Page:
How To Let Go Of Mistakes 101!

Madey Sule, a 16-year-old basketball and soccer player, says:

"One problem that constantly comes up while I'm playing sports, is the constant negative thoughts, especially right after I've made a mistake. The drive to keep going and do my best dwindles a little, and sometimes it does affect my performance."

Why do we dwell on our mistakes?

Screen Shot 2021-03-29 at 2.22.54 AM.png

On occasions where athletes miss a great shot, fail to pass, or drop the ball accidentally, it is common that they question their ability to do well within a few seconds. Yet, dwelling on our mistakes can worsen the actual problem. It can lead us to be frustrated, feel not good enough, or even feel judged by the crowd, which can be detrimental to our focus and success when competing.

For example, let’s say you’re in maths class. As you are sitting and not paying attention, your teacher requests that you go to the board. However, after 5 minutes of attempting to solve a problem, they let you know that you won’t be leaving until you have correctly answered it. Everyone is now looking at you. Your heart starts pounding, your palms are sweating and as you’re trying to focus, your mind starts having a burst of unwanted thoughts.

This is expected, however. When missing a shot, the hypothalamus, a small part settled at our brain’s base, triggers a fear response as a way of protecting ourselves from possible negative emotions. As a result, nerves and hormones signals are quickly transmitted to the adrenal glands—located above your kidneys. The adrenal glands, being stimulated from the hypothalamus, will then release a series of stress hormones such as adrenaline and cortisol. These incite us to adopt safety methods such as blaming, aggression, and denying.

Although a mistake itself has no impact on our performance, it’s the rumination and dwelling of the mistake that makes us perform poorly—by giving it importance instead of focusing on our next shot.

How can we move on from a mistake quicker?

For any athlete, making a mistake while competing is something they think isn’t allowed. When competing we tend to have a “perfectionist” mindset. This doesn’t allow us to perform badly, because even the tiniest error sets off a chain of negative emotions and self-blaming, affecting our performance.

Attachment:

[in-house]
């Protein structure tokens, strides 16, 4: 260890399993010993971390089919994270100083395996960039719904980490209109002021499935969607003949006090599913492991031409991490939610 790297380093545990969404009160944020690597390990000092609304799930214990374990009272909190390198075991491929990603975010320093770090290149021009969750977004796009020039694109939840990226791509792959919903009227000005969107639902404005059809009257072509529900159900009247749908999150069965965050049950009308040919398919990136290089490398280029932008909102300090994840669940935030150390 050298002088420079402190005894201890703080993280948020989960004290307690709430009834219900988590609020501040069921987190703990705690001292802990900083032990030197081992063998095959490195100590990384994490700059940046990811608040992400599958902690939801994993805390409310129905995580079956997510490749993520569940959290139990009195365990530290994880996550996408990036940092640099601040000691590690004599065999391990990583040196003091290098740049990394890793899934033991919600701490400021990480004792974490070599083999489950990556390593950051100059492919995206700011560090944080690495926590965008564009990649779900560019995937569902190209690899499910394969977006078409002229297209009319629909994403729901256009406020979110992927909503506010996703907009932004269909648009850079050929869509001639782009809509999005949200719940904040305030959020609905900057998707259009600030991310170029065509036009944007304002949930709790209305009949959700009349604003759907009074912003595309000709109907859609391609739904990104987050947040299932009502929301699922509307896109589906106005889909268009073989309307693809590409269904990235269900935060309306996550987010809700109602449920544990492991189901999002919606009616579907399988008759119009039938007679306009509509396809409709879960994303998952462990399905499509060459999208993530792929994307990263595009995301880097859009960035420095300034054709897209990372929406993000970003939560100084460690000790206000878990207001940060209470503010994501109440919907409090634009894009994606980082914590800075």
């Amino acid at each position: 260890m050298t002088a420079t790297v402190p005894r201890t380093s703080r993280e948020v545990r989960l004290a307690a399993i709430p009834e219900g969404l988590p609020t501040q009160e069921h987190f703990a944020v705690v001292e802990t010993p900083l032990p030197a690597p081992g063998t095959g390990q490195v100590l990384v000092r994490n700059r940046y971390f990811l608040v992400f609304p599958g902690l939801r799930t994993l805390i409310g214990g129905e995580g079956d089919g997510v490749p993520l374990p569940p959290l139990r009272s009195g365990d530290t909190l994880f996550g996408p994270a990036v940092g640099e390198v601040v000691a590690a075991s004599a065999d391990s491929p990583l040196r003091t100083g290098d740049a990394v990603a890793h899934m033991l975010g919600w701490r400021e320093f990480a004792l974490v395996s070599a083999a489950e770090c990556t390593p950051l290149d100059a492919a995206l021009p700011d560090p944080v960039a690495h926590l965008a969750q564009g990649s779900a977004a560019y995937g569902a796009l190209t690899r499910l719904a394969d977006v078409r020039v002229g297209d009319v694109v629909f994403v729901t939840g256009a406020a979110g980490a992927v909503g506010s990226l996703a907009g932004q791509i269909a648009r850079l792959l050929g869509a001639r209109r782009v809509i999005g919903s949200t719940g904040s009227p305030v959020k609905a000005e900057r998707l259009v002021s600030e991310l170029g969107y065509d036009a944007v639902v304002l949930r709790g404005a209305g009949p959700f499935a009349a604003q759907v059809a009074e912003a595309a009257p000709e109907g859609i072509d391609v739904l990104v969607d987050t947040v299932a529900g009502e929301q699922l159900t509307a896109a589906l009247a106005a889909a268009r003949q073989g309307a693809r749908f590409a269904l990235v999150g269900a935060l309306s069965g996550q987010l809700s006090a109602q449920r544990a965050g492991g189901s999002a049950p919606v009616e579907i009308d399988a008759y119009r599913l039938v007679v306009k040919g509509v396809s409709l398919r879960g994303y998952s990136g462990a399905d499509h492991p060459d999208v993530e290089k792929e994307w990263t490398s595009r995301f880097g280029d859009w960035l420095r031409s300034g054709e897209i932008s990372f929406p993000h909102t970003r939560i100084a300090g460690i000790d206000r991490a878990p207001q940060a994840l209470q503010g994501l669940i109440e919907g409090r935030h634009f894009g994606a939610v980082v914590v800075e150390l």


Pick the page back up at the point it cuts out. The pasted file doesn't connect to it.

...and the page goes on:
Therefore, it is possible to get out of this loop faster, through acceptance

Here are few tips for accepting and for easily moving from a mistake to eliminate bad thoughts:

  1. Firstly, accept that you’re currently dwelling on a mistake you made.

  2. Recognize that your mistake was made in the past, you can’t go back in time and change it.

  3. Have your own personal motto! Something like, “Every mistake is a new beginning,” then refocus on your match to do your best on the next shot.

  4. Look for a positive outcome. Overall, being optimistic is crucial to success, so we seem to be less concerned with the past and live in the present. Any positive outcomes like your after-game ice cream with your teammates, the weekend you’re about to have, or something you’re looking forward to! We advise looking at self-efficacy and the self-determination theory.

Screen Shot 2021-03-29 at 2.22.20 AM.png

Here are some short YouTube videos that we highly recommend to build confidence and move on from mistakes:

The importance of self-confidence:

“Confidence is believing in yourself. Arrogance is telling others you’re better than they are. Confidence inspires. Arrogance destroys.” Simon Sinek

What makes actors like Will Smith and Dwayne Johnson so fun to be around? Simple answer: they are both charismatic and self-confident.

Being self-confident means feeling certain in our ability to do something well. Still, no one is born confident. If you are dealing with negative thoughts when playing, it could be also caused by a lack of self-confidence. Self-confidence helps us feel better about ourselves. When we are confident, we don’t pay much attention to what people think of failures. Instead, we keep a mindset of growth—allowing better performance on the next chance given. 

Self-confidence means less fear and anxiety to take risks, greater motivation and performance in sports, a happier life, more resilience, improved relationships, and more! People around you even feel it. Once you are a confident and nice person, everyone wants to be around you!

The great thing about self-confidence is that anyone can develop it! Want to know how?

If you are in need of quick, rock-solid tips to build your confidence on and off the field, check out the Boosting Confidence, which is an article by Brandon Shintani (the leader at Mind-Design Sports).

Works Cited

“Basketball Themed Wallpaper - Shooting Basketball During Sunset - 2337x1553 Wallpaper HD - WallpaperTip.”,

Chronic stress puts your health at risk. (2019, March 19). Retrieved March 22, 2021, from,of%20substances%20that%20repair%20tissues

Cohn, P. (2019, June 29). Let go of mistakes and end dwelling: Sports psychology articles. Retrieved March 22, 2021, from

Google Search. (n.d.). Retrieved from is the body's natural,partly physical response. Editors. (2018, January 12). Stone Age. Retrieved from Stone Age began about,Mesolithic Period and Neolithic Period.

Lydia Woodyatt Associate professor. (2020, August 21). 'I cheated on a school exam and I feel terrible. how can i get past this?' Retrieved March 22, 2021, from

Psychology of us. (n.d.). Retrieved March 22, 2021, from

Rajguru, K. (2019, August 02). Types of motivational theories. Retrieved March 22, 2021, from


How to Remain Interested in Team Sports


Sports Psychology - A South Asian Take